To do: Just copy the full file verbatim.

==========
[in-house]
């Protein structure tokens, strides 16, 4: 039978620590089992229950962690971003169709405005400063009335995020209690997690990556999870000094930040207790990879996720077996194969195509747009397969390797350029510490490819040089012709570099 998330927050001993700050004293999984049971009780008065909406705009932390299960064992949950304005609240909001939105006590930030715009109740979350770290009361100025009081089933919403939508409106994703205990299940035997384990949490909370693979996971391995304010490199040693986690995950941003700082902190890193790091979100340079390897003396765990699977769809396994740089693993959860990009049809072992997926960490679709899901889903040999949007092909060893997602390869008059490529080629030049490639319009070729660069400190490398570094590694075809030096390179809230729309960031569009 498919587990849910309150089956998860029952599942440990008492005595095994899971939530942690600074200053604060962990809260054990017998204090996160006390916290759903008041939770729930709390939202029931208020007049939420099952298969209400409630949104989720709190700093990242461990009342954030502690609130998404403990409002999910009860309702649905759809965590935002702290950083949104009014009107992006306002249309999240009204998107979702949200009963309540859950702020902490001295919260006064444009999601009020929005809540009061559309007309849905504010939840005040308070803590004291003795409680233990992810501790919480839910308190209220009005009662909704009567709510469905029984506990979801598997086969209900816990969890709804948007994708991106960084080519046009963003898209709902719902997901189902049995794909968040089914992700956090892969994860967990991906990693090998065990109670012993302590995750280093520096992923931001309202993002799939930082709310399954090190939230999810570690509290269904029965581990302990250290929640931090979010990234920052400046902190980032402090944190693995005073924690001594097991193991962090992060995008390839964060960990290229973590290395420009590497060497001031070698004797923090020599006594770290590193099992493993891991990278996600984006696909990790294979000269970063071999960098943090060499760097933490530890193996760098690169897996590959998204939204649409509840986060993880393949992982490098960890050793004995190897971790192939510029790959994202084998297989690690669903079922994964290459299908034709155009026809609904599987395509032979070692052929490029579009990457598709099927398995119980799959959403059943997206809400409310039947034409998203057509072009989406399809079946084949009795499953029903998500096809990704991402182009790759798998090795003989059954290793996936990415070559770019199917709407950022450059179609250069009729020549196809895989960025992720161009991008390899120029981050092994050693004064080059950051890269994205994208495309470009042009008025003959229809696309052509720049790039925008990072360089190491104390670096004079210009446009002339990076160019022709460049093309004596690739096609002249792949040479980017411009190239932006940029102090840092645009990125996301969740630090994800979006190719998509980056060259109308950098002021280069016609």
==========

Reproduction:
[in-house]
């Protein structure tokens, strides 16, 4: 039978620590089992229950962690971003169709405005400063009335995020209690997690990556999870000094930040207790990879996720077996194969195509747009397969390797350029510490490819040089012709570099 998330927050001993700050004293999984049971009780008065909406705009932390299960064992949950304005609240909001939105006590930030715009109740979350770290009361100025009081089933919403939508409106994703205990299940035997384990949490909370693979996971391995304010490199040693986690995950941003700082902190890193790091979100340079390897003396765990699977769809396994740089693993959860990009049809072992997926960490679709899901889903040999949007092909060893997602390869008059490529080629030049490639319009070729660069400190490398570094590694075809030096390179809230729309960031569009 498919587990849910309150089956998860029952599942440990008492005595095994899971939530942690600074200053604060962990809260054990017998204090996160006390916290759903008041939770729930709390939202029931208020007049939420099952298969209400409630949104989720709190700093990242461990009342954030502690609130998404403990409002999910009860309702649905759809965590935002702290950083949104009014009107992006306002249309999240009204998107979702949200009963309540859950702020902490001295919260006064444009999601009020929005809540009061559309007309849905504010939840005040308070803590004291003795409680233990992810501790919480839910308190209220009005009662909704009567709510469905029984506990979801598997086969209900816990969890709804948007994708991106960084080519046009963003898209709902719902997901189902049995794909968040089914992700956090892969994860967990991906990693090998065990109670012993302590995750280093520096992923931001309202993002799939930082709310399954090190939230999810570690509290269904029965581990302990250290929640931090979010990234920052400046902190980032402090944190693995005073924690001594097991193991962090992060995008390839964060960990290229973590290395420009590497060497001031070698004797923090020599006594770290590193099992493993891991990278996600984006696909990790294979000269970063071999960098943090060499760097933490530890193996760098690169897996590959998204939204649409509840986060993880393949992982490098960890050793004995190897971790192939510029790959994202084998297989690690669903079922994964290459299908034709155009026809609904599987395509032979070692052929490029579009990457598709099927398995119980799959959403059943997206809400409310039947034409998203057509072009989406399809079946084949009795499953029903998500096809990704991402182009790759798998090795003989059954290793996936990415070559770019199917709407950022450059179609250069009729020549196809895989960025992720161009991008390899120029981050092994050693004064080059950051890269994205994208495309470009042009008025003959229809696309052509720049790039925008990072360089190491104390670096004079210009446009002339990076160019022709460049093309004596690739096609002249792949040479980017411009190239932006940029102090840092645009990125996301969740630090994800979006190719998509980056060259109308950098002021280069016609």